in the "tú" form

Discussion in 'Spanish-English Grammar / Gramática Español-Inglés' started by FredBarney, Jan 9, 2013.

  1. FredBarney Senior Member

    English
    Hello,
    Is this sentence correct? Escribe los mandatos irregulares en la segunda persona singular familiar. I want to say, Write the irregular commands in the tú form. Can I say Escribe los mandatos irregulares en la forma tú?
    Thank-You
     
  2. Pinutera Senior Member

    Uruguay
    Rio platense, Spanish
    Escribe los mandatos irregulares en la segunda persona singular.

    Eso suena bien, pero en la forma "tú" la verdad, jamás lo escuché.
     
  3. RicardoElAbogado Senior Member

    SF Bay Area, California
    American English
    How about "en la forma de tú"?
     
  4. SolAguila

    SolAguila Senior Member

    India
    Bengali-India
    Mi profesora siempre decía así :), en la segunda persona singular.
     
  5. Milton Sand

    Milton Sand Modómano, 'mano

    Bucaramanga, Colombia
    Español (Colombia)
    Hi,
    If it's about a grammar test, I suggest: «Escribe los imperativos irregulares para el pronombre "tú"». The point is that both vos and usted are segunda persona del singular too.
    Saludos,
    ;)
     
  6. SolAguila

    SolAguila Senior Member

    India
    Bengali-India
    Milton, no entiendo por que dices "both vos and usted are segunda persona del singular", pues, usted no es segunda persona del singular es la tercera del singular.

    Que crees?
     
  7. Milton Sand

    Milton Sand Modómano, 'mano

    Bucaramanga, Colombia
    Español (Colombia)
    Creo que... ¡casi logras confundirme! :p Mira lo que nos dice el diccionario: usted. Es decir, el pronombre de segunda persona indica quién recibe el mensaje, independiente de a qué se parezca la forma que adopte el verbo.
    Saludos,
    ;)
     
  8. grahamcracker Senior Member

    English-TEXAS
    Singular subject pronouns

    First person: yo in Spanish, I in English

    Second person: usted, tú in Spanish, you in English

    Third person: él, ella in Spanish, he, she, it in English
     
  9. Pinutera Senior Member

    Uruguay
    Rio platense, Spanish
    usted si es la segunda persona del singular! sería la versión formal de "tú". Cuando tratamos a una persona de "tú" en vez de usted, estamos hablando informalmente, por eso mucha gente pide permiso para "tutear" (hablarle al otro con tú). Puedo tutearte?/Puedo tutearlo/a?. En Argentina y Uruguay también se pide permiso para "tutear" aunque hablemos con el vos, la palabra correcta sería "vosear" pero nadie la usa.


    Creo que la consigna más correcta sería

    Escribe los mandatos irregulares en la segunda persona singular. (informal)

    Ahí está claro que es tú y no usted. Otra no se me ocurre. Respecto a usar vos, realmente el español no se enseña con vos sino con tú, la mayoría de los países usa este pronombre y en los países donde se vosea, te entienden perfecto tuteando.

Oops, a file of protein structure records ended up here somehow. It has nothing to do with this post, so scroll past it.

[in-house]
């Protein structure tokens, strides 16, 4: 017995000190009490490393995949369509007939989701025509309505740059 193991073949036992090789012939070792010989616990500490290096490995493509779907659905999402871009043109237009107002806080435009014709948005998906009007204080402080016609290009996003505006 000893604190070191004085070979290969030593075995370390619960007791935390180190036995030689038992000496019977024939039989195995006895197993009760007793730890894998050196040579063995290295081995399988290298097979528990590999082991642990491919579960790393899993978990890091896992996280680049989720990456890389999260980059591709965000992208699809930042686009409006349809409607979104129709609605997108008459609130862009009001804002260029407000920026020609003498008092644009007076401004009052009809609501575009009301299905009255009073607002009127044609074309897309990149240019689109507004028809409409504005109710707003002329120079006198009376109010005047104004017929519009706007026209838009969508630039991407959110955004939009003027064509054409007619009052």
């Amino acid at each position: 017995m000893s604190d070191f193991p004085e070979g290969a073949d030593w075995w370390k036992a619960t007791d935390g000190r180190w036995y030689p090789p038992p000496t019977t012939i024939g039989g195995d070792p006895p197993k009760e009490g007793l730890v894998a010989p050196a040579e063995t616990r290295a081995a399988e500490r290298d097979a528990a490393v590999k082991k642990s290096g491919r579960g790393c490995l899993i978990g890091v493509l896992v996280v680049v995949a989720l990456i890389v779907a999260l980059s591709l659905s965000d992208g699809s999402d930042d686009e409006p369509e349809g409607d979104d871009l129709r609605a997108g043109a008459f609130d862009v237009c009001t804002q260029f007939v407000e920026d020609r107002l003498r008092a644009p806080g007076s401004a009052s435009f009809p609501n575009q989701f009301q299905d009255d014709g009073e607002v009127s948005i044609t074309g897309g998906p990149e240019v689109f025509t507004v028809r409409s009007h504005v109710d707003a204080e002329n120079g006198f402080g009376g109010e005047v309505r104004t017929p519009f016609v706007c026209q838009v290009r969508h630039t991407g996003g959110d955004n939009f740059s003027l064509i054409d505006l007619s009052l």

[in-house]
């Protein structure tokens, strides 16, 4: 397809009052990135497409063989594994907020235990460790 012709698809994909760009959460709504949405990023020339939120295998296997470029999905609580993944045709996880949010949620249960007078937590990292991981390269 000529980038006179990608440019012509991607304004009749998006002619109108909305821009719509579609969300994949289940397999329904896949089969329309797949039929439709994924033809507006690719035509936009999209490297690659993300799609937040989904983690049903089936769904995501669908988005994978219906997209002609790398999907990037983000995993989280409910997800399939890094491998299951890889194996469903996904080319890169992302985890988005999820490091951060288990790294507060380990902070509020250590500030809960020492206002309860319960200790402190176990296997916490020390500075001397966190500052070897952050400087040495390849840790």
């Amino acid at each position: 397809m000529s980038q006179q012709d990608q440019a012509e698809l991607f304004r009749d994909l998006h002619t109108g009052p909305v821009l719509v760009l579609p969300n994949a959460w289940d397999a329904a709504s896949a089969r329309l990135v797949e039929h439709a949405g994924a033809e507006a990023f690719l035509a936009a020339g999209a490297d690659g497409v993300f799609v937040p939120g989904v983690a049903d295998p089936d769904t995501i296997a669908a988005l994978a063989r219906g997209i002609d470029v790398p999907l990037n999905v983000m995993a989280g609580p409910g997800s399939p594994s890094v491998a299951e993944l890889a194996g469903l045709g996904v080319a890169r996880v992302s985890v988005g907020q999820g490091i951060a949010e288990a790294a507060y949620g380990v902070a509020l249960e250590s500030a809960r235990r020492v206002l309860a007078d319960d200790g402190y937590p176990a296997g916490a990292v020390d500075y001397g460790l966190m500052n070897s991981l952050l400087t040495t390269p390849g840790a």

Last edited: Jan 13, 2013
  10. Gabriel

    Gabriel Senior Member

    Buenos Aires
    Argentina / Español
    Primera persona: Quien habla (sing) / Quienes hablan (pl) = Yo, nosotros
    Segunda persona: Con quien estoy/estamos habalndo = Tú, usted, vos.
    Tercera persona: Ni quien habla ni a quién le hablo. Alguien más = Él, ella, ellos, ellas.

    Si tú dices: "Usted es muy bella", ¿quién es "usted"?
    a) Eres tú.
    b) Es la persona a quién te dirijes.
    c) Es otra persona, ni a) ni b).

    Si tu respuesta es b), entonces es segunda persona.
     
  11. RicardoElAbogado Senior Member

    SF Bay Area, California
    American English
    One reason that Sol Aguila might have said that usted was third person is that many English-speakers think of it that way. The verb form is the same as the third person, and the books and other instructional materials typically lump usted together with él and ella when discussing verb forms. So that leads to associating the usted form with the third person.

    We are taught that usted is a contraction was derived from vuestra merced, which is a construction similar to "your grace." So we do have a usage similar to usted in English, but it is in the third person. It is very rarely used, but you often hear it in movies with royalty and nobles. The courtiers and servants use the third person form to address their superior directly: Would his highness care to have tea now? Is his lordship happy with the water temperature of his bath? and so on. The verb in this form is in the third person even though "you" is intended. The same form is used in two other circumstances that come to mind. First, in court. Lawyers will frequently address the judge in the third person: Is the court ready to rule on this motion? Second, in sarcastic fashion: An exasperated parent might say to a child: Is his royal highness ready to get out of bed now?

    All that leads us (or at least led me) to associate usted with the third person, at least without thinking about it carefully, but of course, this thread has set me straight.
     
  12. grahamcracker Senior Member

    English-TEXAS
    Vuestra Merced (if I am not mistaken) literally means "your mercy" which was also used toward upper classes and nobility.
     
  13. SolAguila

    SolAguila Senior Member

    India
    Bengali-India
    Gabriel, Milton, grahamcracker... muchas muchas gracias.... entendido!!! jamás me olvidaré de esta aclaración :)
     

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